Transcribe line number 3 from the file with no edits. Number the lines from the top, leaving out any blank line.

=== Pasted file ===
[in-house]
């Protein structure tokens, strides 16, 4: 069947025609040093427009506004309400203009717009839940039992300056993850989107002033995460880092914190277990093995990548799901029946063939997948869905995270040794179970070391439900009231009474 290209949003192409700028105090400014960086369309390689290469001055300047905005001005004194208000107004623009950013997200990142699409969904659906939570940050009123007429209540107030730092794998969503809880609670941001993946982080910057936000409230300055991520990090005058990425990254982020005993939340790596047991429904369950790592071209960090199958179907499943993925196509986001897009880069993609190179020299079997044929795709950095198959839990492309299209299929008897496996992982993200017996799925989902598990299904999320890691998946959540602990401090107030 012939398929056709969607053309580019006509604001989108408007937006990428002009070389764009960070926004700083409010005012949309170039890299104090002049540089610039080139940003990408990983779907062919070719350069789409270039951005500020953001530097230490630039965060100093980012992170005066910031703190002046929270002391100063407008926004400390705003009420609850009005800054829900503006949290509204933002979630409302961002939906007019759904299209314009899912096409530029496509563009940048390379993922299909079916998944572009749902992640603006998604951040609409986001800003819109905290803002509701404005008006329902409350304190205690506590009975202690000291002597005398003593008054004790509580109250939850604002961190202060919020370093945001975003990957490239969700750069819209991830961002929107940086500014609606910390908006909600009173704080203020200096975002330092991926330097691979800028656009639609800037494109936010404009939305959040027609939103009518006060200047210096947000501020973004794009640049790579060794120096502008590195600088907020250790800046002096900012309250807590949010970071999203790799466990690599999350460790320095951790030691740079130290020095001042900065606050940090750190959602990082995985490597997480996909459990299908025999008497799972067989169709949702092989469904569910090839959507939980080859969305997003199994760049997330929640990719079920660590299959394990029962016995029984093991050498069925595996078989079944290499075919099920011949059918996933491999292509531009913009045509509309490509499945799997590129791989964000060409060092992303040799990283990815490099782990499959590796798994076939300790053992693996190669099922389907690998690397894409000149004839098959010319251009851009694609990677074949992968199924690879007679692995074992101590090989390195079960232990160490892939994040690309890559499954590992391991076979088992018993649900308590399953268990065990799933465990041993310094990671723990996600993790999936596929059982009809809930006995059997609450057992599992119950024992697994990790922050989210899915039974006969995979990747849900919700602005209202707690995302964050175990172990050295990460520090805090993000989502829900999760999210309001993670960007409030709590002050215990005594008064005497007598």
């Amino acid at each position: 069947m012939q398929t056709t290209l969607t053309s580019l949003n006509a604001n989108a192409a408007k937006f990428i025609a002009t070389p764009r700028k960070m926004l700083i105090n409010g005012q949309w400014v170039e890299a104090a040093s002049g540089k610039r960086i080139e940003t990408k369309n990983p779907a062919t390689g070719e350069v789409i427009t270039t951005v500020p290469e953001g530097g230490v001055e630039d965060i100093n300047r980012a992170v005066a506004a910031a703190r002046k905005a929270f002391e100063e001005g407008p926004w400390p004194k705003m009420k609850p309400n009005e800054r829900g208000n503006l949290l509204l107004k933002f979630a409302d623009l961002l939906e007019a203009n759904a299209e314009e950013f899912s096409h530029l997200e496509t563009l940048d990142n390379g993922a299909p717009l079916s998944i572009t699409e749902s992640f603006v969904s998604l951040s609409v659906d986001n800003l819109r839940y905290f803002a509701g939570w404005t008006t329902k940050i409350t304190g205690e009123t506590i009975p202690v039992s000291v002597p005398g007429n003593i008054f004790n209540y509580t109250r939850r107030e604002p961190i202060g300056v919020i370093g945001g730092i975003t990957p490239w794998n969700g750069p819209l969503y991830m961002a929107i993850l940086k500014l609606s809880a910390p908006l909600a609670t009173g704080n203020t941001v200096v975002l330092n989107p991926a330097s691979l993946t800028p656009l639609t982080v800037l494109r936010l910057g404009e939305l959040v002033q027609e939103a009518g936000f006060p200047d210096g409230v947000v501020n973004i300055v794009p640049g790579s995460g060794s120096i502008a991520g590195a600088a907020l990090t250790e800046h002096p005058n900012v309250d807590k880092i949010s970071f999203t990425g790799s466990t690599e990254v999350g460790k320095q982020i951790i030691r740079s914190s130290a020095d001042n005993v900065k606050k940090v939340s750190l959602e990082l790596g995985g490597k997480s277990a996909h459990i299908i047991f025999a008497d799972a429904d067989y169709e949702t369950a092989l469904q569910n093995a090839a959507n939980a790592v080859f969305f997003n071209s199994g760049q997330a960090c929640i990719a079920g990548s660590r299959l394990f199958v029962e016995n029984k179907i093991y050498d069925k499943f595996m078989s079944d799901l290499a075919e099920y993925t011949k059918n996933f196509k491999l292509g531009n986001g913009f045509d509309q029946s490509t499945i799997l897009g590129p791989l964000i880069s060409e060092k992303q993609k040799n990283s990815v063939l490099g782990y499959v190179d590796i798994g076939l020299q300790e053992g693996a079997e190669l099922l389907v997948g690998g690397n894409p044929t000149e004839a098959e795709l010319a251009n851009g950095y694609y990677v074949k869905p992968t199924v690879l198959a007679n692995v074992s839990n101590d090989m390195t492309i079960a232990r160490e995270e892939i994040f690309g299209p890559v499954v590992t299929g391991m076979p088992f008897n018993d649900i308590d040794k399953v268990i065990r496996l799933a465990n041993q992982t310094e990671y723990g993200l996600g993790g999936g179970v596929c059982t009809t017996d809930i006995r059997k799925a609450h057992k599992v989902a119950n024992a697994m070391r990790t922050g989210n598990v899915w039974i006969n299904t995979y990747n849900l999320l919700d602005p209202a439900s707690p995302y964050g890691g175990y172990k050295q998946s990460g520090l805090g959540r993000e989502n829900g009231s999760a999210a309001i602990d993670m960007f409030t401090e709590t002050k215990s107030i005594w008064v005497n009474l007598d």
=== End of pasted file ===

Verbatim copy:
């Amino acid at each position: 069947m012939q398929t056709t290209l969607t053309s580019l949003n006509a604001n989108a192409a408007k937006f990428i025609a002009t070389p764009r700028k960070m926004l700083i105090n409010g005012q949309w400014v170039e890299a104090a040093s002049g540089k610039r960086i080139e940003t990408k369309n990983p779907a062919t390689g070719e350069v789409i427009t270039t951005v500020p290469e953001g530097g230490v001055e630039d965060i100093n300047r980012a992170v005066a506004a910031a703190r002046k905005a929270f002391e100063e001005g407008p926004w400390p004194k705003m009420k609850p309400n009005e800054r829900g208000n503006l949290l509204l107004k933002f979630a409302d623009l961002l939906e007019a203009n759904a299209e314009e950013f899912s096409h530029l997200e496509t563009l940048d990142n390379g993922a299909p717009l079916s998944i572009t699409e749902s992640f603006v969904s998604l951040s609409v659906d986001n800003l819109r839940y905290f803002a509701g939570w404005t008006t329902k940050i409350t304190g205690e009123t506590i009975p202690v039992s000291v002597p005398g007429n003593i008054f004790n209540y509580t109250r939850r107030e604002p961190i202060g300056v919020i370093g945001g730092i975003t990957p490239w794998n969700g750069p819209l969503y991830m961002a929107i993850l940086k500014l609606s809880a910390p908006l909600a609670t009173g704080n203020t941001v200096v975002l330092n989107p991926a330097s691979l993946t800028p656009l639609t982080v800037l494109r936010l910057g404009e939305l959040v002033q027609e939103a009518g936000f006060p200047d210096g409230v947000v501020n973004i300055v794009p640049g790579s995460g060794s120096i502008a991520g590195a600088a907020l990090t250790e800046h002096p005058n900012v309250d807590k880092i949010s970071f999203t990425g790799s466990t690599e990254v999350g460790k320095q982020i951790i030691r740079s914190s130290a020095d001042n005993v900065k606050k940090v939340s750190l959602e990082l790596g995985g490597k997480s277990a996909h459990i299908i047991f025999a008497d799972a429904d067989y169709e949702t369950a092989l469904q569910n093995a090839a959507n939980a790592v080859f969305f997003n071209s199994g760049q997330a960090c929640i990719a079920g990548s660590r299959l394990f199958v029962e016995n029984k179907i093991y050498d069925k499943f595996m078989s079944d799901l290499a075919e099920y993925t011949k059918n996933f196509k491999l292509g531009n986001g913009f045509d509309q029946s490509t499945i799997l897009g590129p791989l964000i880069s060409e060092k992303q993609k040799n990283s990815v063939l490099g782990y499959v190179d590796i798994g076939l020299q300790e053992g693996a079997e190669l099922l389907v997948g690998g690397n894409p044929t000149e004839a098959e795709l010319a251009n851009g950095y694609y990677v074949k869905p992968t199924v690879l198959a007679n692995v074992s839990n101590d090989m390195t492309i079960a232990r160490e995270e892939i994040f690309g299209p890559v499954v590992t299929g391991m076979p088992f008897n018993d649900i308590d040794k399953v268990i065990r496996l799933a465990n041993q992982t310094e990671y723990g993200l996600g993790g999936g179970v596929c059982t009809t017996d809930i006995r059997k799925a609450h057992k599992v989902a119950n024992a697994m070391r990790t922050g989210n598990v899915w039974i006969n299904t995979y990747n849900l999320l919700d602005p209202a439900s707690p995302y964050g890691g175990y172990k050295q998946s990460g520090l805090g959540r993000e989502n829900g009231s999760a999210a309001i602990d993670m960007f409030t401090e709590t002050k215990s107030i005594w008064v005497n009474l007598d």